The appellate decision here upholds public policy well settled in Minnesota since 1978. When a change of custody is proposed, primary attention must be given to the harm involved in separating a child from a custodial parent, and modification can only occur when that harm is offset by evidence the child's present circumstances are endangered. Minn.Stat. § 518.18 (1986), amended by 1978 Minn. Laws ch. 772, § 44. Following enactment of this statutory law, the Minnesota Supreme Court has consistently upheld the central importance of continuity of care for children, especially those who are very young. See Auge v. Auge, 334 N.W.2d 393, 399 (Minn. 1983).

I join in the opinion of the panel to reverse a child custody modification which is not permitted by Minnesota law. While the appellate courts rarely disturb trial court custody decisions, such a result can and does occur to correct impermissible changes of custody.

Appellate error-correcting under section 518.18 falls short of faithfully upholding the mandate for continuity of care which has been given by the legislature and the supreme court. Here, late in December, an opinion issues to return custody of a four-year old child who was separated from his custodial parent late in March 1988. Especially for the child, this intrusion into the stability of his circumstances is immensely important. In fact, regardless of other circumstances in the life of the child, a judicial intrusion of this kind might itself be counted a significant danger to the child's emotional health and development.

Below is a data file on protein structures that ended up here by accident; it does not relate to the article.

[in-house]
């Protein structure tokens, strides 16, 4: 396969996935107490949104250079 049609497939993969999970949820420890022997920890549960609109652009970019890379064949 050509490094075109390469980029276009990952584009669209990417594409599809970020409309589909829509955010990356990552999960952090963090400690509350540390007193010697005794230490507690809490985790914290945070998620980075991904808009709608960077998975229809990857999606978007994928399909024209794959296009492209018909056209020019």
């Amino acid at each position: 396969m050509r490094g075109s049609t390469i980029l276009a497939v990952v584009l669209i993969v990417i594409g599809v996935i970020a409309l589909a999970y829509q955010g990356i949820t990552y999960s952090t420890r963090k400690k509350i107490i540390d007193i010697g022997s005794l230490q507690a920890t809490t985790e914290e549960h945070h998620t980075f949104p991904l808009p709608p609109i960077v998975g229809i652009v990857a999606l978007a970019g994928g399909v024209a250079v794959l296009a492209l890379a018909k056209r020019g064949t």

While various attempts have been made to expedite review of child custody decisions, more scrutiny is required on the issue of delay following decisions for change of custody.

The delay in this case could have been somewhat shortened. The case was pending before the trial court on post-trial motions for 40 days, and six months elapsed between the beginning of the appellate process and the issuance of a decision. Respondent's insistence on oral arguments avoided shortening the appellate process by about six weeks time, and appellant unnecessarily delayed initiation of the appeal for 60 days after the trial court's last order was issued. Still, under almost ideal circumstances, post-trial motions and appellate process will take six or seven months after the trial court's modification decision.

Avoidance of the peril of delay rests mostly with the trial courts. In all custody cases, the trial court is left with undivided discretion to determine whether its custody order will be stayed during the period of appellate review. See Petersen v. Petersen, 296 Minn. 147, 149, 206 N.W.2d 658, 659-60 (1973). When the custodial placement of the child is changed, it is essential that the trial courts liberally allow stay of proceedings during the time post-trial motions and appeal proceedings are pending.